Area of investment and support

Area of investment and support: Fuel cell technology

This research area focuses on the study of devices which generate electricity directly through the oxidation of fuel.

Partners involved:
Engineering and Physical Sciences Research Council (EPSRC)

The scope and what we're doing

This research area focuses on the study of devices which generate electricity directly through the oxidation of fuel. It includes materials, fabrication, fuel development and testing for these devices, plus studies in modelling and degradation and any related socio-economic and environmental issues.

Fuel Cell Technology is not currently a high priority for government or industry and has a comparatively lower impact than other technologies on the UK’s ability to reach its ambitious 2050 greenhouse gas reduction targets.

EPSRC will, however, support many significant research challenges which fall within related research areas and themes, for example:

These will be key to future advances and potential of the fuel cell as a device.

Within the fuel cell technology research area

We would encourage projects linking to and supporting these other areas, for example:

  • modelling and analysis for scaling-up manufacturing and ensuring quality control
  • research into fuel cells’ degradation and operating characteristics to help commercialisation and use of the technology.

We will also encourage applications at the interfaces of fuel cell technology with other research areas, in particular:

We will give consideration to fuel cells’ role in future models of domestic heat and power, transport and freight and hydrogen-based economies, and to the research demands posed by these evolving models. Fuel cell research will also feed directly into policy discussion on future energy scenarios.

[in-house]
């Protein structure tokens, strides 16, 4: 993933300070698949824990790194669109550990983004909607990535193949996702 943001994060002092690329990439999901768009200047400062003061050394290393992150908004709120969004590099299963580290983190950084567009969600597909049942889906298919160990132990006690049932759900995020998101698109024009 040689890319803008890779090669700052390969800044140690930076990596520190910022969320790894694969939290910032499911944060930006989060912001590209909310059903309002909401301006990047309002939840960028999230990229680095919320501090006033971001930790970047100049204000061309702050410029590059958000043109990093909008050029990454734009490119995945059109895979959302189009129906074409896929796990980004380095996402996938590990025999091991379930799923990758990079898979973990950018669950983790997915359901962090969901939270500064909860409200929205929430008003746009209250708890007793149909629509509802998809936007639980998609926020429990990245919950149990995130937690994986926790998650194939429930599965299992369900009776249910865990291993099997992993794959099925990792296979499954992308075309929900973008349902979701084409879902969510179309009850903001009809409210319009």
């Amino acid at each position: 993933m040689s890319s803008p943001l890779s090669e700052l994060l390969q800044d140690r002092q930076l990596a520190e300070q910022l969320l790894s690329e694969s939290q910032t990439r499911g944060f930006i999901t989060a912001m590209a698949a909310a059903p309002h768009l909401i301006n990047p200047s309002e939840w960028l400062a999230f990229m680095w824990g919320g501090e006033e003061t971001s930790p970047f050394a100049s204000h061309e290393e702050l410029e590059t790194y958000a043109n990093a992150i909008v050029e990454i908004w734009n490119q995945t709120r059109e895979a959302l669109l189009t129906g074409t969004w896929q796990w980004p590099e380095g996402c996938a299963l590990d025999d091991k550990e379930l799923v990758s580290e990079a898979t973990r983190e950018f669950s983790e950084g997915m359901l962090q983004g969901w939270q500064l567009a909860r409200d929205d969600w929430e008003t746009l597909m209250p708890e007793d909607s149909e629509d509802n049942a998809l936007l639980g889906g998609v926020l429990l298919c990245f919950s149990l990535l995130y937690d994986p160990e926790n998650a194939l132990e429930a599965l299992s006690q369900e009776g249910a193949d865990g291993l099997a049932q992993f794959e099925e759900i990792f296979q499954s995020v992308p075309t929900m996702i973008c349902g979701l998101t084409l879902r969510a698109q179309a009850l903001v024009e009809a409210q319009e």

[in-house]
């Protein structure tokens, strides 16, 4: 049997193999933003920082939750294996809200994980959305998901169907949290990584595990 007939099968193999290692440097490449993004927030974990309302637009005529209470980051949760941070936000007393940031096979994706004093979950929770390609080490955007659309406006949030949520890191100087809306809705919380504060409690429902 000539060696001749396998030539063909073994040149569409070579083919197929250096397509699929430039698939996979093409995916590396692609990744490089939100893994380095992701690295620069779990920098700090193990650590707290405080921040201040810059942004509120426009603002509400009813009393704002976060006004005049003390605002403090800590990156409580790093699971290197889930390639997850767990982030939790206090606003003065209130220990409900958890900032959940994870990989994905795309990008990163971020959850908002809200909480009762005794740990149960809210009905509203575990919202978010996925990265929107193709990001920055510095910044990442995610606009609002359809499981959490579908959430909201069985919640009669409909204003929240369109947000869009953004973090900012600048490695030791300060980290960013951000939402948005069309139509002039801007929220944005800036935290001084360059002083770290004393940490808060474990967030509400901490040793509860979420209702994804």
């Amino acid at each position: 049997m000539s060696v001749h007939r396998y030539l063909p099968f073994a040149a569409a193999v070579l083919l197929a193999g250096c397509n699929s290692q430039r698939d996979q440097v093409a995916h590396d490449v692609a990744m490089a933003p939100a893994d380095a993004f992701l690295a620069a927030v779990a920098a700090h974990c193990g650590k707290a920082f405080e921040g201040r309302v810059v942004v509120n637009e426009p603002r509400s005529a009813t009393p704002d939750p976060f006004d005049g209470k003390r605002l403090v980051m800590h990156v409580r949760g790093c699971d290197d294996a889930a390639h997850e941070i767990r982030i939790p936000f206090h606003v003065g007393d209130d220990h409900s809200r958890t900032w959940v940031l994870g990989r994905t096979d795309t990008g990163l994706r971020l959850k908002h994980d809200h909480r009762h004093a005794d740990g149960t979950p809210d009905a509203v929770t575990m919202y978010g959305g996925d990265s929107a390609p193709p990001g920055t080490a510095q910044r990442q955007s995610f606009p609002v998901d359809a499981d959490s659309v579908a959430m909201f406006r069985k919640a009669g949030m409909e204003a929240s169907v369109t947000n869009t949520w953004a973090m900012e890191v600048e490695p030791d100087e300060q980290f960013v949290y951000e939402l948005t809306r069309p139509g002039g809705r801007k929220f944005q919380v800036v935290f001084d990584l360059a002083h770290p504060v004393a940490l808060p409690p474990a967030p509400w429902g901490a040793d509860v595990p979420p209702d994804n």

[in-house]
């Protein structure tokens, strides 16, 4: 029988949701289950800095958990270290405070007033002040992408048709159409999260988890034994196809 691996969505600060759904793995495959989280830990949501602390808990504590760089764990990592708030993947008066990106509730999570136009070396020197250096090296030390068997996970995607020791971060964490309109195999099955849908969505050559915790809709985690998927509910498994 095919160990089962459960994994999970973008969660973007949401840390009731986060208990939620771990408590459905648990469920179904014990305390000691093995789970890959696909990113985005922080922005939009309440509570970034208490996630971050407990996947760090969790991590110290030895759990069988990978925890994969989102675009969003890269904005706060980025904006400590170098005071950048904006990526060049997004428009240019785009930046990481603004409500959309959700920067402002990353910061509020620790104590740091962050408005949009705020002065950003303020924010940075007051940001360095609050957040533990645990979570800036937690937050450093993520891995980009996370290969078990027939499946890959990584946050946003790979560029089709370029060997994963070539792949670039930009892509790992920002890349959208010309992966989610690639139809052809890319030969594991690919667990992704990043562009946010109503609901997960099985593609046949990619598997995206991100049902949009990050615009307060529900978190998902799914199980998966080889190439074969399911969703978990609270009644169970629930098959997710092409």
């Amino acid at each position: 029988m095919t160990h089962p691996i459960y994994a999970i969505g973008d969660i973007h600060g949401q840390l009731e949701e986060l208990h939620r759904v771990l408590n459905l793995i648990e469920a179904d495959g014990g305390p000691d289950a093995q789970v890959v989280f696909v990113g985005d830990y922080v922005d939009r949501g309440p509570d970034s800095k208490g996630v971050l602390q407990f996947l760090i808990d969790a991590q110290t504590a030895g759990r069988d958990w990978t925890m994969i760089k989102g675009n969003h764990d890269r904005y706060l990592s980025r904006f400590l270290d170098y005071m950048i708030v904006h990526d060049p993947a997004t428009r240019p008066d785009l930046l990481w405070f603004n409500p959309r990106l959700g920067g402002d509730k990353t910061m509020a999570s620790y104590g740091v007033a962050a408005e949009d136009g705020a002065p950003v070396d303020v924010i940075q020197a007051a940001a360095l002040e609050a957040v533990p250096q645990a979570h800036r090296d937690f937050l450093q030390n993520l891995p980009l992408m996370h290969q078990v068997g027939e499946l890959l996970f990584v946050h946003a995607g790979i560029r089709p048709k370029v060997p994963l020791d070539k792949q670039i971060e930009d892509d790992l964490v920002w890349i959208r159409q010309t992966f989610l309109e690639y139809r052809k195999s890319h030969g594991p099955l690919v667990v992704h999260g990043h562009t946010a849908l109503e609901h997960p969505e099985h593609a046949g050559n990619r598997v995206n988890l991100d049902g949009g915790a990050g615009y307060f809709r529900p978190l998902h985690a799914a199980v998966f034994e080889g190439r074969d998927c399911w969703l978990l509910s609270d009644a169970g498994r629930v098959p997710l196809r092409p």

Specific research challenges will be determined by the areas where fuel cells are shown to be commercially viable.

Sustainability

If fuel cells are to be a viable and widely used technology, sustainability of production, recycling and disposal must be considered. Alternatives to precious metal catalysts are to be sought at the materials level.

Commercial viability

As fuel cells may be nearing a point of commercial viability, it will be sensible to maintain a population and pipeline of trained specialists in this area.

We aim to maintain core capability to ensure that we are ready for any commercial progress that may occur.

We also aim to encourage researchers to consider related research areas to take forward innovations in materials, production and quality control.

Why we're doing it

The UK is seen to have a strong fuel cell research community with good links to industry, through:

  • Supergen Centre
  • Fuel Cells and their Fuels Centre for Doctoral Training.

Lack of a fuel network

Many models show that fuel cells could have an important part to play in a long-term zero-carbon or carbon-negative energy strategy.

However, their efficacy in the short term depends on the development and establishment of a widely available low-carbon or carbon-neutral fuel network, both for transport and domestic applications. These networks are certainly not as close to realisation as low-carbon or carbon-neutral electricity networks, which most models see as playing a more immediate and major role in reducing UK carbon dependence.

Driving commercial uptake

Until fuel cells become more viable, the emphasis should be on developing new materials, improving manufacturing and identifying valid routes of commercialisation and scale-up. This can drive the technology as it stands towards commercial uptake while preparing the fundamental materials for the next generation of fuel cells.

Research pool

Fuel Cell Technology belongs to a group of research areas which share a pool of electrochemical researchers. These include:

Many researchers in one area will have interests in some of the others, and will be able to move from one to another relatively easily.

View evidence sources used to inform our research strategies.

Past projects, outcomes and impact

Visualising our portfolio (VoP) is a tool for users to visually interact with the EPSRC portfolio and data relationships. Find out more about research area connections and funding for fuel cell technology.

Find previously funded projects on Grants on the Web.

Who to contact

Dr James Tarver, Senior Portfolio Manager

Email: james.tarver@epsrc.ukri.org

Telephone: 01793 444472

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